System permissions apply globally and are independent from any specific structure nodes or documents. These are all existing system permissions:
Users which are equipped with the Administrator system permission receive more detailed information and can perform more actions throughout the Sophora DeskClient, for example:
- UUID and structure node document UUID are displayed on the meta tab of a structure node editor.
- Property tooltips display the actual key of the current property.
- The internal names of image variants are shown next to their label.
- They may export the entire structure tree or parts of it.
- All existing websites and all of their subordinate nodes are shown in the structure view.
- They can add new websites to the structure.
- They can search the archive repository for permanently deleted documents.
- The administration view is visible in its entirety; users may access all entries there.
Especially, the Administrator permission allows a user to create, modify and remove system documents such as node types, users, and form field groups, as well as configuration documents like pararaph styles and image variants.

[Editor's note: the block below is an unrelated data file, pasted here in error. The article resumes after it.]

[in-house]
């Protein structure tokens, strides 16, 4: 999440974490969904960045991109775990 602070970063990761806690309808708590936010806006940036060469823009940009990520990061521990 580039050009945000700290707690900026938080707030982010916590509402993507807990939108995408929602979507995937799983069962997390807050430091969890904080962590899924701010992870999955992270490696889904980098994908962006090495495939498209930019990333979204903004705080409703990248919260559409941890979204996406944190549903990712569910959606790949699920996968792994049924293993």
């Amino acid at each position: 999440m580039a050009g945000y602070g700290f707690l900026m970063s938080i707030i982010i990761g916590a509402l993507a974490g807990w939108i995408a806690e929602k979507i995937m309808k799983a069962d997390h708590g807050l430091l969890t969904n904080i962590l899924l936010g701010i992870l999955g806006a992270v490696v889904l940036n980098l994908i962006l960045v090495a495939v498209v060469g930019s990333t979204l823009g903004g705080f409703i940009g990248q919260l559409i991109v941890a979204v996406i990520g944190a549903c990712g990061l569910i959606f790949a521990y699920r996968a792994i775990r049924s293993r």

A document is locked if a user is working on it. If a user with the break lock system permission tries to open such a document, he may break the lock without asking the current editor's permission first.
There is an execption from this: A user can always break his own lock even without the break lock system permission. This is new with Sophora Server versions 2.4.25, 2.5.23, 3.0 and newer.
Delete Documents From Trash
Only a user with this permission is allowed to delete documents permanently. Else, he or she may not remove documents from trash.
Delete Documents That Are Still Referenced
If any user tries to delete a document which is still referenced in a different one, he will be informed about this fact in a notification. Only users with this permission are then allowed to delete the document anyway.